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Acute exudative polymorphous vitelliform maculopathy during pembrolizumab treatment for metastatic melanoma: a case report

Abstract

Background

The use of immunomodulating therapy to treat various cancers has been on the rise and these immune checkpoint inhibitors are known to cause ocular side effects. In this article a case of acute exudative polymorphous vitelliform maculopathy (AEPVM) is reported which developed during a first line treatment with pembrolizumab.

Case presentation

A 54-year-old woman was referred because of blurry vision in both eyes with a yellow spot in the central visual field of the left eye. These symptoms started after four treatments with pembrolizumab (a monoclonal antibody against the programmed cell death receptor-1) for a metastatic recurrent vaginal mucosal melanoma. Her best corrected visual acuity was 10/10 in both eyes with a correction of + 2.00 bilaterally. There were no inflammatory findings in the anterior segment or the vitreous. Fundoscopy revealed an attenuation of the foveal reflex with subtle yellow-white subretinal macular deposits (vitelliform lesions) in both eyes. Fluorescein angiography did not show staining or leakage in the mid-phase, neither a late staining. Spectral-domain optical coherence tomography of the macula illustrated bilateral neurosensory retinal detachment with a thick, highly reflective band at the outer photoreceptor segment. En face structural OCT at the level of the photoreceptors showed focal areas of increased signal corresponding to hyperreflective vitelliform material. The treatment with pembrolizumab was ceased immediately. During the following visits we slowly saw an improvement of the neurosensory retinal detachment. After almost four months a total resolution of the subretinal fluid was visualized in both eyes without the use of additional treatment, though the vitelliform deposits persisted.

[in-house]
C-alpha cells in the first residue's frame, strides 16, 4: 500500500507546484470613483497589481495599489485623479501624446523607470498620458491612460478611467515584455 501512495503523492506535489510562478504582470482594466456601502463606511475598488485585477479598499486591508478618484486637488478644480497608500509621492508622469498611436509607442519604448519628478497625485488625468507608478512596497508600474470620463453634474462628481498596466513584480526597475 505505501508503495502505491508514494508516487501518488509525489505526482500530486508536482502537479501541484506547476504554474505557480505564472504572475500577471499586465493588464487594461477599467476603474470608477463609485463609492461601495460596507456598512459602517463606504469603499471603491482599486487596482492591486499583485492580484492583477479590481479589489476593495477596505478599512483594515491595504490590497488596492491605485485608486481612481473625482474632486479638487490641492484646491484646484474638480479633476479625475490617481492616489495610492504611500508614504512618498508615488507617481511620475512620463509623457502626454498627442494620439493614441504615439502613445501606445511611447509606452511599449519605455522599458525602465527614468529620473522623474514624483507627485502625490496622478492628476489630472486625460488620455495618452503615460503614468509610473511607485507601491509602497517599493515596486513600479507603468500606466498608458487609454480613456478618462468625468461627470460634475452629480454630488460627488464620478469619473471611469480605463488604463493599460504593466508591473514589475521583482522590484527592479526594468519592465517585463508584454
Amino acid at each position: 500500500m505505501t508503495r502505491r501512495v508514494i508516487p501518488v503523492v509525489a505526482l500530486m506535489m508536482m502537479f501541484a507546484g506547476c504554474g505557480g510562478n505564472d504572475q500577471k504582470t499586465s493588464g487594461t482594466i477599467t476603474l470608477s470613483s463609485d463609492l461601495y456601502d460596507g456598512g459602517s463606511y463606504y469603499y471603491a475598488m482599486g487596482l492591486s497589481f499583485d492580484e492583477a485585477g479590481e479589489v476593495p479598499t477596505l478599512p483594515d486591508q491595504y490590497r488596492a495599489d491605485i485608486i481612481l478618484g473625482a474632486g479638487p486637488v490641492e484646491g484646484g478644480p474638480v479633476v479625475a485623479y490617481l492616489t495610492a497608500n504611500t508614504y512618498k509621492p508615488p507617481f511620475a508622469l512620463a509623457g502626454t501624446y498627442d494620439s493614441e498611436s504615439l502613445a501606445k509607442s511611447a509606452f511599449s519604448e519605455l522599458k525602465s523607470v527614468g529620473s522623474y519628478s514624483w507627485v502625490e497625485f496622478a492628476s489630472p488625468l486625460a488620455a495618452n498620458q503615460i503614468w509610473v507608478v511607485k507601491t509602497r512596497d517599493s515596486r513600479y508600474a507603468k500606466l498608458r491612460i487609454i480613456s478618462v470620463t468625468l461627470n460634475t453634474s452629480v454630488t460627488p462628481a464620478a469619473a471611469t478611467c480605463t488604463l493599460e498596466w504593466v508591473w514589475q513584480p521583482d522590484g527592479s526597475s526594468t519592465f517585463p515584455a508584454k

Conclusions

The development of AEPVM in melanoma patients could be triggered by treatment with Pembrolizumab. Pembrolizumab has the potential to disturb indirectly the retinal pigment epithelium homeostasis with accumulation of lipofuscin deposits and subretinal fluid, both signs of AEPVM.

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Background